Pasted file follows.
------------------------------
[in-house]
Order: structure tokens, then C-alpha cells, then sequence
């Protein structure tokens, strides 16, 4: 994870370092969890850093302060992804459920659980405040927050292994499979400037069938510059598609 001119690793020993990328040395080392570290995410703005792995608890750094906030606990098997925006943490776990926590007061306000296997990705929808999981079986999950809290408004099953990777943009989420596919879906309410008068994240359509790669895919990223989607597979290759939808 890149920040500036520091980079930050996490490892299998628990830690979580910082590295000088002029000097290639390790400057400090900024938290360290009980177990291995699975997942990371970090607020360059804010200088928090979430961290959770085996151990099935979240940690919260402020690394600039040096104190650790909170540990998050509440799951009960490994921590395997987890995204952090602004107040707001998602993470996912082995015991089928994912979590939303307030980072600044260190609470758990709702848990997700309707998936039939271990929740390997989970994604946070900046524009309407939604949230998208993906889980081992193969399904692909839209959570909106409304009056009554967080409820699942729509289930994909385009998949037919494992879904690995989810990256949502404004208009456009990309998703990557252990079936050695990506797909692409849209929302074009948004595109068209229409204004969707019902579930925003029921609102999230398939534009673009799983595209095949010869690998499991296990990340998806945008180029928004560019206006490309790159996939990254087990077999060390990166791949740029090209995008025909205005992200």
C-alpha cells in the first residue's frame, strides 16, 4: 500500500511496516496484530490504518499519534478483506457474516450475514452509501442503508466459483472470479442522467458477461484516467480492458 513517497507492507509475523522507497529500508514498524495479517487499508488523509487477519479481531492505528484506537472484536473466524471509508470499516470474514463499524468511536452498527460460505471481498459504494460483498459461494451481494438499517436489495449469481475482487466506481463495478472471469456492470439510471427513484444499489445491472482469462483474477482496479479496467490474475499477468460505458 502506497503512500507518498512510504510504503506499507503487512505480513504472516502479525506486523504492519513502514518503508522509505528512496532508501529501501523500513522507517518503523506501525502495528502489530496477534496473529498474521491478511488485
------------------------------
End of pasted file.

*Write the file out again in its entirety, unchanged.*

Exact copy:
[in-house]
Order: structure tokens, then C-alpha cells, then sequence
């Protein structure tokens, strides 16, 4: 994870370092969890850093302060992804459920659980405040927050292994499979400037069938510059598609 001119690793020993990328040395080392570290995410703005792995608890750094906030606990098997925006943490776990926590007061306000296997990705929808999981079986999950809290408004099953990777943009989420596919879906309410008068994240359509790669895919990223989607597979290759939808 890149920040500036520091980079930050996490490892299998628990830690979580910082590295000088002029000097290639390790400057400090900024938290360290009980177990291995699975997942990371970090607020360059804010200088928090979430961290959770085996151990099935979240940690919260402020690394600039040096104190650790909170540990998050509440799951009960490994921590395997987890995204952090602004107040707001998602993470996912082995015991089928994912979590939303307030980072600044260190609470758990709702848990997700309707998936039939271990929740390997989970994604946070900046524009309407939604949230998208993906889980081992193969399904692909839209959570909106409304009056009554967080409820699942729509289930994909385009998949037919494992879904690995989810990256949502404004208009456009990309998703990557252990079936050695990506797909692409849209929302074009948004595109068209229409204004969707019902579930925003029921609102999230398939534009673009799983595209095949010869690998499991296990990340998806945008180029928004560019206006490309790159996939990254087990077999060390990166791949740029090209995008025909205005992200």
C-alpha cells in the first residue's frame, strides 16, 4: 500500500511496516496484530490504518499519534478483506457474516450475514452509501442503508466459483472470479442522467458477461484516467480492458 513517497507492507509475523522507497529500508514498524495479517487499508488523509487477519479481531492505528484506537472484536473466524471509508470499516470474514463499524468511536452498527460460505471481498459504494460483498459461494451481494438499517436489495449469481475482487466506481463495478472471469456492470439510471427513484444499489445491472482469462483474477482496479479496467490474475499477468460505458 502506497503512500507518498512510504510504503506499507503487512505480513504472516502479525506486523504492519513502514518503508522509505528512496532508501529501501523500513522507517518503523506501525502495528502489530496477534496473529498474521491478511488485